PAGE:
Rules for Working with Sources
Rule Number One:
Find out who cooperates and/or influences the agencies and organizations you cover. Make them part of your reporting network.
Rule Number Two:
Everyone and anyone is a source. Don’t consider anyone unworthy of your time and attention.
It should be mentioned that Rule Number Two includes those people who answer the phone for potential sources. Not only are they key to getting your message on someone’s desk or getting on their calendar, a lot of information goes over their desks as well. Trying to bully or bulldoze past someone’s assistant can work against you.
Rule Number Three:
Perhaps the most important rule of all. Sources are only as good as you make them. Once you’ve connected with a source, be ready to make the most of the time you have with them:
Create a biography of your subject with as much detail as possible.
Create an easy opening question that relates to their biography.
Whenever possible, plan your interview:
Write out your questions.
Rehearse your interview.
Organize any documents that you might be using.
Try to anticipate points in the interview where your subject might balk or try to change the subject. Consider reactions and plan a segue to the next topic.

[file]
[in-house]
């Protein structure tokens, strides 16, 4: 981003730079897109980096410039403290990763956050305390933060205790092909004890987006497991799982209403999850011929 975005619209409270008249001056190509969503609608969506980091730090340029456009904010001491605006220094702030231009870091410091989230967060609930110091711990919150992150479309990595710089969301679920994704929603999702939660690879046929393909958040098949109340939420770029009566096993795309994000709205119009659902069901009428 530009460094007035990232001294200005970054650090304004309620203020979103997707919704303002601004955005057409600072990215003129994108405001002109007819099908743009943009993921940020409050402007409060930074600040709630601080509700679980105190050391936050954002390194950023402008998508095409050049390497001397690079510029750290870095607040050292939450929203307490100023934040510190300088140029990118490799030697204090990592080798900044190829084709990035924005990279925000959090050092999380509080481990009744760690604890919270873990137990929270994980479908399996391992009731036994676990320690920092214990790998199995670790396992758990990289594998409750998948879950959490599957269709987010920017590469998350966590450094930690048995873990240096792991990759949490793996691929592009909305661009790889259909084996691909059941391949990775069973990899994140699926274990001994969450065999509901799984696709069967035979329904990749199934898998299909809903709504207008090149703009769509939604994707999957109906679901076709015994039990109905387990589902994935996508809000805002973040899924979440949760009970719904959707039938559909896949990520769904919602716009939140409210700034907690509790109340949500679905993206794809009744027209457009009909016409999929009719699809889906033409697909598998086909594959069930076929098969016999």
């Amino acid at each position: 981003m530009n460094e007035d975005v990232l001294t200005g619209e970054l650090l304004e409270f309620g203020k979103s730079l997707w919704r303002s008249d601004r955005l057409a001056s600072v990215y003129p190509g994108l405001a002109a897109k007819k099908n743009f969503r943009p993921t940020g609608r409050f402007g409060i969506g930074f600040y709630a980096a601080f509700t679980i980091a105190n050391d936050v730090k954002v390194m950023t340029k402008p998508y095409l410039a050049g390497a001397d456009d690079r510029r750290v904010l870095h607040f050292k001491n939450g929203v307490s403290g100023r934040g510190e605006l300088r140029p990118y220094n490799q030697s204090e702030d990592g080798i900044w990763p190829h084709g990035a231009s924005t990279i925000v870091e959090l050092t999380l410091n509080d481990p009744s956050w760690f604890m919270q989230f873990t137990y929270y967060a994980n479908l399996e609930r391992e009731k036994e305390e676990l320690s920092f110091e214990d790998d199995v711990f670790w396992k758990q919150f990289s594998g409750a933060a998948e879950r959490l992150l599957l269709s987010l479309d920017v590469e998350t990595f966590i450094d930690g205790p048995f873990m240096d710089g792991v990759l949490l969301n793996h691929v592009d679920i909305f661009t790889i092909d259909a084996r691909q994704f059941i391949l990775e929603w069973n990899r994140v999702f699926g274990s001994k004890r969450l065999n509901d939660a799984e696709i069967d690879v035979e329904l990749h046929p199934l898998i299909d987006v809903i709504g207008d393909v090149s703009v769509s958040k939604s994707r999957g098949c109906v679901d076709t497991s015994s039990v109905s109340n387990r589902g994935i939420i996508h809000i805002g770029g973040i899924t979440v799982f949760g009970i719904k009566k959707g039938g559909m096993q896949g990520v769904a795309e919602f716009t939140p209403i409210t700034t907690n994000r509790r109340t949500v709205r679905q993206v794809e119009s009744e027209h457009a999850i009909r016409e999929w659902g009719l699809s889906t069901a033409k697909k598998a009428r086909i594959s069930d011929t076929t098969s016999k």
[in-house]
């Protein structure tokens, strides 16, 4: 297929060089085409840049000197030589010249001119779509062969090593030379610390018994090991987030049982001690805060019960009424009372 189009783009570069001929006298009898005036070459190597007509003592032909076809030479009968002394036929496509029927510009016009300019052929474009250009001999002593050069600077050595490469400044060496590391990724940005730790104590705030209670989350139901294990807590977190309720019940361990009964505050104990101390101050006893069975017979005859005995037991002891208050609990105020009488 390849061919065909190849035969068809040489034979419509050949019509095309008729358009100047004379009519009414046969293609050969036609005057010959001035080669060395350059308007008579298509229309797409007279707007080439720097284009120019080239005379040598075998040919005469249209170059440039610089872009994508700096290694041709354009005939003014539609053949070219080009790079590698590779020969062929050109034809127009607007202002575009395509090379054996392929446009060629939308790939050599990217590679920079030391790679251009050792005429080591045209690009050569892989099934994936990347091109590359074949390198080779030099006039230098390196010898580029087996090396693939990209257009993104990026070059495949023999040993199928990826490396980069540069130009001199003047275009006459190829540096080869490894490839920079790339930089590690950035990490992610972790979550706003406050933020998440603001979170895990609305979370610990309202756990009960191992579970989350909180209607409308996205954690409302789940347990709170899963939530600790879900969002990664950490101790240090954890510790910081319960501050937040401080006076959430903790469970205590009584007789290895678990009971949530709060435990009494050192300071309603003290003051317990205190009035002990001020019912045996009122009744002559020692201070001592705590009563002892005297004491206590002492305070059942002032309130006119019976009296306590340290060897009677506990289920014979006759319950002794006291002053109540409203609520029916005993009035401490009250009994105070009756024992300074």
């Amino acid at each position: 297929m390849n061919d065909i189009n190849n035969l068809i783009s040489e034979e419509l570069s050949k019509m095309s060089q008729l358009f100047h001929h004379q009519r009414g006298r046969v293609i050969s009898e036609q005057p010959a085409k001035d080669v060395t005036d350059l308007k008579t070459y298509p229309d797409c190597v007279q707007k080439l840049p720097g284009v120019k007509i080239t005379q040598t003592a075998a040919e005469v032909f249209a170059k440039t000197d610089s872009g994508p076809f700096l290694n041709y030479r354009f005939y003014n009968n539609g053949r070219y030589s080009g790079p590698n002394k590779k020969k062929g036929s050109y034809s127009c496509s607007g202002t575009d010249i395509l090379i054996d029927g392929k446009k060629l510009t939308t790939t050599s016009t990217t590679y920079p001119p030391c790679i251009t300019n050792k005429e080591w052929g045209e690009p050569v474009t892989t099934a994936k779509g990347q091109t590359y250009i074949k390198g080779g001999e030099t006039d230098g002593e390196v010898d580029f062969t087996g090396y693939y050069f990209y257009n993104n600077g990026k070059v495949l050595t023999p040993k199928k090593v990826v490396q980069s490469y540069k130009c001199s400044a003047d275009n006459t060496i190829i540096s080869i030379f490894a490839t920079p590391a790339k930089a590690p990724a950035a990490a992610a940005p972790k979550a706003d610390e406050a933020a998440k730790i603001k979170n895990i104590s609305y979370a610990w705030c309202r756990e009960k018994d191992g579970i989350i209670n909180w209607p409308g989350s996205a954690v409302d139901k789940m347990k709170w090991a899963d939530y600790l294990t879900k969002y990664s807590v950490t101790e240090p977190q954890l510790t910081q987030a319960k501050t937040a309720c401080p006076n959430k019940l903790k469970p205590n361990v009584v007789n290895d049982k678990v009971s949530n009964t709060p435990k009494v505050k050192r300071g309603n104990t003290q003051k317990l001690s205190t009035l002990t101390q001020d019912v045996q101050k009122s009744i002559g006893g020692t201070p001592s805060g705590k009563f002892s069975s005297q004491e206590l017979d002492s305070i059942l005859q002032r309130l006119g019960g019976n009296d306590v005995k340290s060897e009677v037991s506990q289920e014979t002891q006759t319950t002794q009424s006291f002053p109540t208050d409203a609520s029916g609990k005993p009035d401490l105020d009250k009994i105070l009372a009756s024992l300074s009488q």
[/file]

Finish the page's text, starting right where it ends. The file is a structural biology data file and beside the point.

Why do all this?
It lets you devote your full attention to what your source is saying rather than becoming distracted by finding a document or thinking of your next question.
It sets the tone for how your source will view you and your knowledge of the subject at hand.
When talking with a source:
Listen with your eyes. Body language can tell more than words, which is why electronic interviews should be a last resort. The best interviewers live close to the surface of their own skins and can sense face-to-face vibes.
Don’t jump to conclusions. Discomfort can indicate deception or announce that your questions are approaching territory the subject might not want to discuss. Playing it careful can lead to a disclosure.
Don’t be afraid to let silence hang. It can lead to fuller disclosure.
Don’t be dismissive of things your subject wants to talk about. It may well be important later, if only to help you understand your source's interests.
Never pretend to understand. If you have a question, ask it. If something is unclear, get clarification.
The Big Rule:
Rules are only guidelines. They’re made to be revised based on experience and broken based on circumstances.